Astronomy: The Crab Nebula seen in New Light by Webb

Although the Crab Nebula is one of the best-studied supernova remnants, questions about its progenitor, the nature of the explosion that created it still remain unanswered. The NASA/ESA/CSA James Webb Space Telescope is on the case as it sleuths for any clues that remain within the supernova remnant. Webb’s infrared sensitivity and spatial resolution are offering astronomers a more comprehensive understanding of the still-expanding scene

Princeton, October 30, 2023.- The NASA/ESA/CSA James Webb Space Telescope has gazed at the Crab Nebula, a supernova remnant located 6500 light-years away in the constellation Taurus. Since this energetic event was recorded in 1054 CE by 11th-century astronomers, the Crab Nebula has continued to draw attention and additional study as scientists seek to understand the conditions, behaviour, and after-effects of supernovae by carefully studying this relatively close example.

With Webb’s NIRCam (Near-Infrared Camera) and MIRI (Mid-Infrared Instrument), the game is afoot as new details are uncovered—including the first complete map of dust distribution—in the search for answers about the Crab Nebula’s origins.

At first glance the general shape of the nebula is reminiscent of the 2005 optical wavelength image from the NASA/ESA Hubble Space Telescope. In Webb’s infrared observation, a crisp, cage-like structure of fluffy gaseous filaments are shown in red and orang. However, in the central regions, emission from dust grains (yellow-white and green) is mapped out by Webb for the first time. The Hubble and Webb images of this object can be contrasted here.

Additional aspects of the inner workings of the Crab Nebula become more prominent and are seen in greater detail in the infrared light captured by Webb. In particular, Webb highlights what is known as synchrotron radiation: emission produced from charged particles, like electrons, moving around magnetic field lines at relativistic speeds. The radiation appears here as milky smoke-like material throughout the majority of the Crab Nebula’s interior.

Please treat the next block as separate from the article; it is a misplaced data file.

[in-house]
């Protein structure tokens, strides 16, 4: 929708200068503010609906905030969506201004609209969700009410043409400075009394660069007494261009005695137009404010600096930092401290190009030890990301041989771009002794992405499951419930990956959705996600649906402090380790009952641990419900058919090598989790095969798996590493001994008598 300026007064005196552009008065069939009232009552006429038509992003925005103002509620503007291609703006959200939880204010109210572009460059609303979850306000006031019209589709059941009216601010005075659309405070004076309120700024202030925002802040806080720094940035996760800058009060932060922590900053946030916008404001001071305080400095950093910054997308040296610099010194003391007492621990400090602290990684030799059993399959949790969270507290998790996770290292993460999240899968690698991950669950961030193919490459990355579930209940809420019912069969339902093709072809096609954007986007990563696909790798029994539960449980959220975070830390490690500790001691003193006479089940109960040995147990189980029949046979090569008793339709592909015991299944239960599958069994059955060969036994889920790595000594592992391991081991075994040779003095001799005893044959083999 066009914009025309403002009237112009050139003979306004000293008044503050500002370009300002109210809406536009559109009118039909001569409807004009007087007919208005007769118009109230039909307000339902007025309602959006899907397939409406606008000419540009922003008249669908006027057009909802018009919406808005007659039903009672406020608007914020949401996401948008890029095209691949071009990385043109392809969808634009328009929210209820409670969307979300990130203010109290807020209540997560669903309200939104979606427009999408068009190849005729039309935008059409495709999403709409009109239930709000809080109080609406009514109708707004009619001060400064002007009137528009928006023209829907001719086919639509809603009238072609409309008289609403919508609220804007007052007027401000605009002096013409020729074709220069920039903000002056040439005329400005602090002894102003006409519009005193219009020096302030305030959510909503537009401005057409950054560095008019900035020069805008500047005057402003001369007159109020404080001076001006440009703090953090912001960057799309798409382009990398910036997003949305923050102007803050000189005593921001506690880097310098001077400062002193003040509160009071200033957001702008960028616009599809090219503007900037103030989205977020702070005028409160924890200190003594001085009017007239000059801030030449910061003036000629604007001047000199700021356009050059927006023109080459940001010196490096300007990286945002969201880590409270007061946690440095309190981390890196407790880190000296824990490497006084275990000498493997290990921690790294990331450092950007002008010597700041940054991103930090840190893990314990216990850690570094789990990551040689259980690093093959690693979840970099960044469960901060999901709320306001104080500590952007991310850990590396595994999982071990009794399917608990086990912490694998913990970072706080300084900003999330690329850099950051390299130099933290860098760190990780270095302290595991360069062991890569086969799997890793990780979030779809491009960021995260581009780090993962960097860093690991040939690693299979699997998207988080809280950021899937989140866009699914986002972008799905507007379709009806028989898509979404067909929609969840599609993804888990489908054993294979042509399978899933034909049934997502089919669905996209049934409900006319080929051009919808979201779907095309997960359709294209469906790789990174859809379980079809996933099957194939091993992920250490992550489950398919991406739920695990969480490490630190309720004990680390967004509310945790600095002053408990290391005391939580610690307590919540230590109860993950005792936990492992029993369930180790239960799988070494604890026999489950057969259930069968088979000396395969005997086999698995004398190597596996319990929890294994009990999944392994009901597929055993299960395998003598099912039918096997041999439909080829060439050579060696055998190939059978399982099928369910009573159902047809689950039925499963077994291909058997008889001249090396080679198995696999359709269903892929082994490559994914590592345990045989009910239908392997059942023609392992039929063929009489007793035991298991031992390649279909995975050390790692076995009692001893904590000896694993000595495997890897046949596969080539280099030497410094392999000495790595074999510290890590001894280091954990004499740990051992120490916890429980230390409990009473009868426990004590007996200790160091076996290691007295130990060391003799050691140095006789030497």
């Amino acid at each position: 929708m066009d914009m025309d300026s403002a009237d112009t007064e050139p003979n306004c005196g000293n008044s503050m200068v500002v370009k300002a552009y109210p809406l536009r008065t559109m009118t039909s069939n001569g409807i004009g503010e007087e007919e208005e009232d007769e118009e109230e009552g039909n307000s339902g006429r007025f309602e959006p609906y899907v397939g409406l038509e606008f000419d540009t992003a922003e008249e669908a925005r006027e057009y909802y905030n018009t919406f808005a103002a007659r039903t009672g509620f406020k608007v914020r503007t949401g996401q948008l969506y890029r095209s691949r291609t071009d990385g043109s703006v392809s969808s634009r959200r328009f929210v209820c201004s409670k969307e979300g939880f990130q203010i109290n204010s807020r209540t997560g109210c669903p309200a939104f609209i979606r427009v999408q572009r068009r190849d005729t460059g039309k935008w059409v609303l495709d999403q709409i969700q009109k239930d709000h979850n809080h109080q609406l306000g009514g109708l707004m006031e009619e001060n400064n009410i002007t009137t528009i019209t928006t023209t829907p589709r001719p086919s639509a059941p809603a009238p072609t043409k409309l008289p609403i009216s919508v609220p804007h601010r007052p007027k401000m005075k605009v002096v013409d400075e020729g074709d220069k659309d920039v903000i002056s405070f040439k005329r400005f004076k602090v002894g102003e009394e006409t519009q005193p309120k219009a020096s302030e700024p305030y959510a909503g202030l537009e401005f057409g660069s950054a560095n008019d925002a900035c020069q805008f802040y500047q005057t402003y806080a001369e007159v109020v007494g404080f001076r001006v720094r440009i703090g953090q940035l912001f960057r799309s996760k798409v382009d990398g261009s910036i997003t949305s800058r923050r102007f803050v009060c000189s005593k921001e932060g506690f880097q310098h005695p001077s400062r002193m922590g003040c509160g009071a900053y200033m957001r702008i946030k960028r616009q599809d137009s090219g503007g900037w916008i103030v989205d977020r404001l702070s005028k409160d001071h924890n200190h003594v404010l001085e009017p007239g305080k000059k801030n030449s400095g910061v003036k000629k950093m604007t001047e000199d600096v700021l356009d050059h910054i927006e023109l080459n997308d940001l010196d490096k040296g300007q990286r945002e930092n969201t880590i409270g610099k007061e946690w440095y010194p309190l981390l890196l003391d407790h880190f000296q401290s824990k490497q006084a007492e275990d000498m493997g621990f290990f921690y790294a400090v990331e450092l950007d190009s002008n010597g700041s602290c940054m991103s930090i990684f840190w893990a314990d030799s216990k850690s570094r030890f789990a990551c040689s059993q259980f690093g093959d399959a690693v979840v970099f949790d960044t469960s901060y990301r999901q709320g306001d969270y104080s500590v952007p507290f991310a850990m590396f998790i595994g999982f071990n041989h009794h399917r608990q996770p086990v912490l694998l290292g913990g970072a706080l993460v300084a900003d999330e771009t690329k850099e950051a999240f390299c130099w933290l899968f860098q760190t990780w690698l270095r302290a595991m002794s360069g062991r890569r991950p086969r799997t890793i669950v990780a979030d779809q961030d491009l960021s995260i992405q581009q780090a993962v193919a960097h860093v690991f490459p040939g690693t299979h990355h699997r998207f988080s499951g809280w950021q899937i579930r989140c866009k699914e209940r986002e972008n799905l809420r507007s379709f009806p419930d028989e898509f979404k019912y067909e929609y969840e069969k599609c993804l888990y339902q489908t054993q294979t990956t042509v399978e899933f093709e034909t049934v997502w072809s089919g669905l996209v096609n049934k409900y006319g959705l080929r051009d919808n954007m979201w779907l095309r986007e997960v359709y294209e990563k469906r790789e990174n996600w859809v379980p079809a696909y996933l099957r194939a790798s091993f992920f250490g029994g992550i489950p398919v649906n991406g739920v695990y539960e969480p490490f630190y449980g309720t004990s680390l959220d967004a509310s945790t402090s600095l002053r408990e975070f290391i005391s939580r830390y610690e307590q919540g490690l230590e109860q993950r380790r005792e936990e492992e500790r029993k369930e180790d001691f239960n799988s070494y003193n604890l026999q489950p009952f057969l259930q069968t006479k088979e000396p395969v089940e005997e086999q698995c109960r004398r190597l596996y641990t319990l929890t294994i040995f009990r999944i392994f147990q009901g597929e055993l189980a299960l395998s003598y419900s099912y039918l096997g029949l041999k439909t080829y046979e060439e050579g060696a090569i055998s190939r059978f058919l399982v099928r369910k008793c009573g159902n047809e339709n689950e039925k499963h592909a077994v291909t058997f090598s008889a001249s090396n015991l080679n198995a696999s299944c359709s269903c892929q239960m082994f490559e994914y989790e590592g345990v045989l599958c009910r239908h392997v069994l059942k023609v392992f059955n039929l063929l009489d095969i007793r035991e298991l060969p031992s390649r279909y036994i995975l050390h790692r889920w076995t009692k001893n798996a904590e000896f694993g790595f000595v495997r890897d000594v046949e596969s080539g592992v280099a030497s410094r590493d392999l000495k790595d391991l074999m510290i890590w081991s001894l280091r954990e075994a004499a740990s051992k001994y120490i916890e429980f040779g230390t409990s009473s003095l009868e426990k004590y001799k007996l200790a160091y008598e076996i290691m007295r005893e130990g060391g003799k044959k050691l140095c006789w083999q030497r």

This feature is a product of the nebula’s pulsar, a rapidly rotating neutron star. The pulsar’s strong magnetic fields accelerate particles to extremely high speeds and cause them to emit radiation as they wind around magnetic field lines. Though emitted across the electromagnetic spectrum, the synchrotron radiation becomes particularly vibrant in the infrared with Webb’s NIRCam instrument.

To locate the Crab Nebula’s pulsar heart, trace the wisps that follow a circular ripple-like pattern in the middle to the bright white dot in the centre. Further out from the core, follow the thin white ribbons of the radiation. The curvy wisps are closely grouped together, outlining the structure of the pulsar’s magnetic fields, which sculpt and shape the nebula.

At centre left and right, the white material curves sharply inward from the filamentary dust cage’s edges and goes toward the neutron star’s location, as if the waist of the nebula is pinched. This abrupt slimming may be caused by the confinement of the supernova wind’s expansion by a belt of dense gas.

The wind produced by the pulsar heart continues to push the shell of gas and dust outward at a rapid pace. Notice how the filaments tend to be longer toward the upper right side of the nebula, in the same direction the pulsar is moving – not restricted by the belt of gas. Among the remnant’s interior, yellow-white and green mottled filaments form large-scale loop-like structures, which represent areas where dust grains reside.

The search for answers about the Crab Nebula’s past continues as astronomers further analyse the Webb data and consult previous observations of the nebula taken by other telescopes. Scientists will have newer Hubble data to review within the next year or so from the telescope’s reimaging of the supernova remnant. This will mark Hubble’s first look at the Crab Nebula in over 20 years, and will enable astronomers to more accurately compare Webb and Hubble’s findings.

More information
Webb is the largest, most powerful telescope ever launched into space. Under an international collaboration agreement, ESA provided the telescope’s launch service, using the Ariane 5 launch vehicle. Working with partners, ESA was responsible for the development and qualification of Ariane 5 adaptations for the Webb mission and for the procurement of the launch service by Arianespace. ESA also provided the workhorse spectrograph NIRSpec and 50% of the mid-infrared instrument MIRI, which was designed and built by a consortium of nationally funded European Institutes (The MIRI European Consortium) in partnership with JPL and the University of Arizona.

Webb is an international partnership between NASA, ESA and the Canadian Space Agency (CSA).

Image Credit: NASA, ESA, CSA, STScI, T. Temim (Princeton University)

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